Washington Recount Laws

This information was updated on October 12, 2018. 

Voting System Used: 

Mixed paper ballot and DREs with VVPAT

For more details, visit Verified Voting.

Counting Method : 

Mix of hand count, retabulation and electronic review.
Counting method chosen by initiator

Washington is a vote-by-mail state.  Most ballots are cast on paper ballots; however, counties use direct-recording electronic machines (DREs) with voter-verified paper trails for accessible voting in vote centers. In the 2016 general election, over 3 million ballots were cast statewide and only 12,576 were cast on accessible voting units. 

For optional candidate and voter-initiated recounts, the applicants have a choice of counting method and the application for a recount "must specify whether the recount will be done manually or by the vote tally system." Revised Code of Washinton (RCW) § 29A.64.011.

For mandatory recounts initiated by close-vote-margins, the recount is a retablulation of the ballots (see the definition of "recount" at RCW § 29A.04.139); however if the vote margin is small enough, a hand recount is required (see "Close Vote Margin Options" below for details.)  When a hand count is required in a close-vote-margin recount, the apparent winning candidate and the next leading candidate may jointly choose to request an alternative method of conducting the recount.  RCW § 29A.64.021(3).  According to the Office of the Washington Secretary of state, when a hand count is not required in a close-vote-margin recount, the county auditors may, at their discretion, choose to conduct a hand count.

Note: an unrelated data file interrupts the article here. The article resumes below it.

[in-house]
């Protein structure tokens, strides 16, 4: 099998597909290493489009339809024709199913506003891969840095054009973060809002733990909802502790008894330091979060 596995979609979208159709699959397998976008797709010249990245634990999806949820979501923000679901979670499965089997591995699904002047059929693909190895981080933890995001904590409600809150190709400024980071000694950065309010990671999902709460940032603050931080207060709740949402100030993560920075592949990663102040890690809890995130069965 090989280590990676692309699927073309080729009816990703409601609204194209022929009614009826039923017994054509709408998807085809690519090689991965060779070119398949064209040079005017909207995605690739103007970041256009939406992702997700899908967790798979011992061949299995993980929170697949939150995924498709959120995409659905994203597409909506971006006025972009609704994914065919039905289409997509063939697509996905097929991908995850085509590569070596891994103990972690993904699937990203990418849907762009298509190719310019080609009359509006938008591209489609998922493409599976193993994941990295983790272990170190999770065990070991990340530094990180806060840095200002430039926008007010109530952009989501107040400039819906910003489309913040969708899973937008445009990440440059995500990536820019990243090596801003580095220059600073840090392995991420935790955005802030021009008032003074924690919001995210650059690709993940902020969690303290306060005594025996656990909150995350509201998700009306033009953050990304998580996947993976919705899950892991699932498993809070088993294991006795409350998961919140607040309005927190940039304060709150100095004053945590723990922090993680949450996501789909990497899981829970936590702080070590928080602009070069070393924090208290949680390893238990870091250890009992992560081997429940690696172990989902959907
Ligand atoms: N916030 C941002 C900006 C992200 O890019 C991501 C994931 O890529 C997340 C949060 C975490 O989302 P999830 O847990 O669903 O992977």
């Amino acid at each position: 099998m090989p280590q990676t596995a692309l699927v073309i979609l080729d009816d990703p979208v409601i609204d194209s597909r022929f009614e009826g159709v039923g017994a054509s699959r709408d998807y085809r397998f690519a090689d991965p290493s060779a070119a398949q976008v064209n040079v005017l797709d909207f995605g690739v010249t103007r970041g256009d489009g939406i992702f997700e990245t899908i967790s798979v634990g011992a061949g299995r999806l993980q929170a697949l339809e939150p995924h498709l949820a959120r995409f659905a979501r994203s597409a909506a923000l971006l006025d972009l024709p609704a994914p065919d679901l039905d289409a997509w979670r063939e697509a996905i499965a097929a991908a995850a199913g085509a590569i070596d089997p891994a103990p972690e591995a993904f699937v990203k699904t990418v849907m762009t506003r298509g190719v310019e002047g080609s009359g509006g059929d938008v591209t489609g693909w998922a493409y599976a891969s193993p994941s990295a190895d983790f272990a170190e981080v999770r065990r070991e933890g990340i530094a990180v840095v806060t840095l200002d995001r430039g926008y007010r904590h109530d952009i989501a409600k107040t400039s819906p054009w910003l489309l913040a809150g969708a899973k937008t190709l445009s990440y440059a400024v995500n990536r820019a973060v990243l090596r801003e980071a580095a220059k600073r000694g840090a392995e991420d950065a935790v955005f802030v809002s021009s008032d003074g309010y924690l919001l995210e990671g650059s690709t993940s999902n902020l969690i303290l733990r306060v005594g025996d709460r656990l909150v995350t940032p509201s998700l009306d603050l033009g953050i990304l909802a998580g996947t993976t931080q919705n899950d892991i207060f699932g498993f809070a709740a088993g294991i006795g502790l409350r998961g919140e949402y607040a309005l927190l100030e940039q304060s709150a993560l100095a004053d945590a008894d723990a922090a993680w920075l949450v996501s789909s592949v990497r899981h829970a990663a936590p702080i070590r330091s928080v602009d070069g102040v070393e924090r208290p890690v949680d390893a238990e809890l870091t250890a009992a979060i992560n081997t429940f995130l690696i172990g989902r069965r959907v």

Machine recounts of DREs are conducted by reloading individual ballot data packs or cartridges and conducting an electronic review. Washington Administrative Code (WAC) 434-264-060.  Manual recounts of DREs are conducted by hand counting the continuous paper record from the DRE. WAC 434-264-070

See WAC 434-264 for additional details on counting methods for recounts.

Initiating Mechanisms: 

Close vote margin
Candidate-initiated
Voter-initiated
Election official-initiated

Election official-initiated recounts
The county canvassing board may recanvass the ballots or voting devices when it finds that there is an apparent discrepancy or inconsistency in the return, or that election staff has made an error regarding the treatment or disposition of a ballot.  A “recanvass,” which occurs before certification, may include a hand count of ballots, a retabulation, or simply counting the total number of ballots.  Note that “recounts” take place after certification. Recanvasses may only be initiated by election officials.  RCW §§ 29A.60.210 and 29A.64.011. WAC 434-262-050.